The surprising origin of this garb apparently came from a group of Croatian mercenaries in King Louis XIV's hire wearing bits of cloth around their necks. The Sun King apparently found this to be stylish, so the custom of neckties took off. After all, this was at a time when if King Louis said "jump," everybody jumped. (It is not known what happened whenever he ever exclaimed "Merde!")
Anyway, the French word cravat comes from the French word for Croatia.
It got included in military uniforms; and hypermilitaristic Europe became increasingly neck tied over the next centuries.
By the 20th century, men's ties took on a general shape that has become ritualized, except for the ascot and the bowtie. Tie length and width may vary with fashions. At one time, skinny neckties were fashionable; but wide ties did a rebound, including the psychedelic "blow lunch" tie of the 1970's. I will leave you to figure that one out. But in the 1930's and 1940's, surprising patterns sometimes were used. Here's one that could serve to mark the ending of Prohibition:
And for guys who want to convince others that want to convince others that they are a sport who has all of his taste in his mouth and none in fashion sense. Don't wear this if you go out with a feminist:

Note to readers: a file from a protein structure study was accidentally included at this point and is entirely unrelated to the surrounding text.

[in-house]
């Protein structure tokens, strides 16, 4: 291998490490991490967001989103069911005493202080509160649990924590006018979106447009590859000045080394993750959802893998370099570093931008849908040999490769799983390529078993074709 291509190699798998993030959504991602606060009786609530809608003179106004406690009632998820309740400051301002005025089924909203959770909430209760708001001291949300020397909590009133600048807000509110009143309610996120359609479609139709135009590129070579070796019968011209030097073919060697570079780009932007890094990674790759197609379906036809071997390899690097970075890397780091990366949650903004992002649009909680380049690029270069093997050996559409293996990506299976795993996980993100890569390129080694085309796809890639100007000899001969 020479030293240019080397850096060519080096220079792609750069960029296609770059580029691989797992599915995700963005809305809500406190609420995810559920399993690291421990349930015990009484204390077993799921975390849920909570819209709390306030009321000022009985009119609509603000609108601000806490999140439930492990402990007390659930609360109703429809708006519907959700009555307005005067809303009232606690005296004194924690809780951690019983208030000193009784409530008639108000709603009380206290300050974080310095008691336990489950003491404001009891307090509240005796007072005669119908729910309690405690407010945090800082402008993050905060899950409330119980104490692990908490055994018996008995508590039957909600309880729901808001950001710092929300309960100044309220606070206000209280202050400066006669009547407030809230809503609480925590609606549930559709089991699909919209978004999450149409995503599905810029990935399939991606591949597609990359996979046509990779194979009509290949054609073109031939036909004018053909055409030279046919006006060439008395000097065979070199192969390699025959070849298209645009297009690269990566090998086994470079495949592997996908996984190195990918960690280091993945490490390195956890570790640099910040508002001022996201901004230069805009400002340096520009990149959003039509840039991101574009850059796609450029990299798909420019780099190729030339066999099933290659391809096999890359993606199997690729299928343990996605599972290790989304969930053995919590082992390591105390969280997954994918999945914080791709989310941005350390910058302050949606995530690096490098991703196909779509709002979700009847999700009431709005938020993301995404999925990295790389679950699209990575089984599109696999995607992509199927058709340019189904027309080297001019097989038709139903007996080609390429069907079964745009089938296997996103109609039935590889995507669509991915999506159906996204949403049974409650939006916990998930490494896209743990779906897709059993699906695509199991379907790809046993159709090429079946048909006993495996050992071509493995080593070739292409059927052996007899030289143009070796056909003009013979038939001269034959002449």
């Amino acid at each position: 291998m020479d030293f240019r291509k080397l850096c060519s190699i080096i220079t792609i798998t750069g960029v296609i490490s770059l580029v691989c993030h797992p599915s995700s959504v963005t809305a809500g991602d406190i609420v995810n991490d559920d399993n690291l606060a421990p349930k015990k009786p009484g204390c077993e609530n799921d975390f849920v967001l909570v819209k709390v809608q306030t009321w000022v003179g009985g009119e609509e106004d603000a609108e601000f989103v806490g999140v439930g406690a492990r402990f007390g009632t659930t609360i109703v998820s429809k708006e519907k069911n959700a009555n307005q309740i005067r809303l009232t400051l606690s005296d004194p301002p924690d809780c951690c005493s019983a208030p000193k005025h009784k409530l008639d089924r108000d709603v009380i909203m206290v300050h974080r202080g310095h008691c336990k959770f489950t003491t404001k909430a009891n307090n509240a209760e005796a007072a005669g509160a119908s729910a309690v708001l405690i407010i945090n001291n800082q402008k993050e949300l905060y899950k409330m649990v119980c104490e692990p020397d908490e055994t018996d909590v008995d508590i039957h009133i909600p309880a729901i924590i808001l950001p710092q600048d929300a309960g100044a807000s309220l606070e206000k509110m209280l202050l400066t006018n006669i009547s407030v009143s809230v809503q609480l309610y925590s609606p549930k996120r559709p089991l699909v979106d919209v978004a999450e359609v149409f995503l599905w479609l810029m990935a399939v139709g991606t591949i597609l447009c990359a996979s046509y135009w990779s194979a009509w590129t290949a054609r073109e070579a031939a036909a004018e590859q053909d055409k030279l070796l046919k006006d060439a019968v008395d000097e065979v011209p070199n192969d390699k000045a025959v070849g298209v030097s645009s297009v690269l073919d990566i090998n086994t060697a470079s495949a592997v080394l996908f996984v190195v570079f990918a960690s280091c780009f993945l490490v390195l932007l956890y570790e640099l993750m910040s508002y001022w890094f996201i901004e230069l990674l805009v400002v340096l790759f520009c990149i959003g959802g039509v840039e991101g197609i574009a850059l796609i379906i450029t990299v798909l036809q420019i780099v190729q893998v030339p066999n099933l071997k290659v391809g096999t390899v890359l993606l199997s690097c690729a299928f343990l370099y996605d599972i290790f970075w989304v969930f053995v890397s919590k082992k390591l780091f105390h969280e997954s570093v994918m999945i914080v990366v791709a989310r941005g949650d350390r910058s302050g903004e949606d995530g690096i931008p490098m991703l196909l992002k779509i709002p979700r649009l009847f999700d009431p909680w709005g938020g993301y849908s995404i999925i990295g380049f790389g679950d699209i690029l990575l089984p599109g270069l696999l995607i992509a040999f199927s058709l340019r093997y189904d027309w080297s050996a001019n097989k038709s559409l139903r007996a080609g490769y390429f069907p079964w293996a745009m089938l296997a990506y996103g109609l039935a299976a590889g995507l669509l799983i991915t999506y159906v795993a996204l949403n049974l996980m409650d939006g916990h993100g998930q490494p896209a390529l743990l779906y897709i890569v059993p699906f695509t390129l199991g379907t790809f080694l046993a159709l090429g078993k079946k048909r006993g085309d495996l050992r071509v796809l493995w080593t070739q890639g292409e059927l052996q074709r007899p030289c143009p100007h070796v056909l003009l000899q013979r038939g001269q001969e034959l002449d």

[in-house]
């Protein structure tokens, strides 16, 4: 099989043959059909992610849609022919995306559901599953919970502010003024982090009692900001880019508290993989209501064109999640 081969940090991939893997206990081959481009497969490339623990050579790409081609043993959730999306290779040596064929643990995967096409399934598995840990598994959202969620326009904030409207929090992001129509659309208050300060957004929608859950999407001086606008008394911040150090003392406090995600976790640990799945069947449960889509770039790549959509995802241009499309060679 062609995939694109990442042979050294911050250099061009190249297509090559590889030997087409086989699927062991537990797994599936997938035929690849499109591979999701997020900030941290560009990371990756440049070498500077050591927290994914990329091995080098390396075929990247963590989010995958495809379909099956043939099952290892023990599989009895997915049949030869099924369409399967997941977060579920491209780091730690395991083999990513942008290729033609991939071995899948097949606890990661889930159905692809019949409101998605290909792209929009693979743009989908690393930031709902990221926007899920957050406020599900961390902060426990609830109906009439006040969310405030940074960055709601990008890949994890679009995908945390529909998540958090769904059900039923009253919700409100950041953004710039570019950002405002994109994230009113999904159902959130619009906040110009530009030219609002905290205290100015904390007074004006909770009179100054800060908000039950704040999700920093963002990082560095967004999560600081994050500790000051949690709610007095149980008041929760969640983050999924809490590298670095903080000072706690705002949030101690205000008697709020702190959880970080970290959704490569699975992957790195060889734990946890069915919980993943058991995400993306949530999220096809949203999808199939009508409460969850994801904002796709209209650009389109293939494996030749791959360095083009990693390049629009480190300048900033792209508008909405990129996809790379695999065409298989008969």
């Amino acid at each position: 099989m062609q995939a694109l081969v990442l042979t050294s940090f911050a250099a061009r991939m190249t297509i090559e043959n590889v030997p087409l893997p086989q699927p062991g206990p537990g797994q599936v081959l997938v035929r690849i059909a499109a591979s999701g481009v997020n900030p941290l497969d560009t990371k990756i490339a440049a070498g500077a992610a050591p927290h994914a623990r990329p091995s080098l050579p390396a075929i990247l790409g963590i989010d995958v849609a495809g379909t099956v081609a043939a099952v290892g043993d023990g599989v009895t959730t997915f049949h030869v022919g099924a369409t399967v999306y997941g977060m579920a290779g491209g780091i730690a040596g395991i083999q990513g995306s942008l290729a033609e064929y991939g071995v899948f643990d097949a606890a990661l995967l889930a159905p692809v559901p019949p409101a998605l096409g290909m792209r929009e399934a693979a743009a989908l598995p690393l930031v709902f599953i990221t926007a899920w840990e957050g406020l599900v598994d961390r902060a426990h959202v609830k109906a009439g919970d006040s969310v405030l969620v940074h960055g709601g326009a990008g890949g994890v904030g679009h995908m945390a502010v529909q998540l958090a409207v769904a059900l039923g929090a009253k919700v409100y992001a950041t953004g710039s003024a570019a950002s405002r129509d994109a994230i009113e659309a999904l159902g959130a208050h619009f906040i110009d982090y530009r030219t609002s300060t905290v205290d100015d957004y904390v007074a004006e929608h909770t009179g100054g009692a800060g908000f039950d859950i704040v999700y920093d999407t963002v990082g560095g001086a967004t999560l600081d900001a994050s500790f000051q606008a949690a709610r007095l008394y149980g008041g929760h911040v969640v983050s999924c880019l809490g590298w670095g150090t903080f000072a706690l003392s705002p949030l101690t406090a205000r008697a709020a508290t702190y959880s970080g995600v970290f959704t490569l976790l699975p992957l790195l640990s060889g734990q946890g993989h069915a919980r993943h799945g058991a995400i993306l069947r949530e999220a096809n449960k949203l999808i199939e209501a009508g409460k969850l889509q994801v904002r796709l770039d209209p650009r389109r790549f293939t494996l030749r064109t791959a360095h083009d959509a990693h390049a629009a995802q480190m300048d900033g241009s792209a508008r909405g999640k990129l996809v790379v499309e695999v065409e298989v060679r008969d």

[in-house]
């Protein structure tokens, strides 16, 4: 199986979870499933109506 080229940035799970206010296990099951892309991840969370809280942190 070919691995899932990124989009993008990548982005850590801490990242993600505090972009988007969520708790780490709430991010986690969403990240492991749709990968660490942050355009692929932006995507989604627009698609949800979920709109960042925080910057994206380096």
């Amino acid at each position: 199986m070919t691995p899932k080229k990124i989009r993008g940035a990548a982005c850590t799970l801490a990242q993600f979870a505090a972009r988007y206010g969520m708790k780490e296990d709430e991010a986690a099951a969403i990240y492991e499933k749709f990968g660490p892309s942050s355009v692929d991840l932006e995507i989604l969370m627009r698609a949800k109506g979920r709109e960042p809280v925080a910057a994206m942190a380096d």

Can this be an expression of sartorial freedom from the clutches of Prohibition and the military? This sort of neckware needs an explanation. However you may judge the wearer's taste, they are probably not good choices for job interviews, unless the person is interviewing for a job as a gangster or a bouncer at a gentleman's club. R-rated ties are generally not worn on Wall Street or in Congress, but things may change with the new administration.
How about a sedate Tabasco pepper tie?
Or maybe express pleasure for living in a particular state:
Finally, you can express loyalty to your favorite ailment, like swine flu. Or, at least, a souvenir of being having been sick:
(Bit of sick humor!) I hope your day and your neck is trouble-free.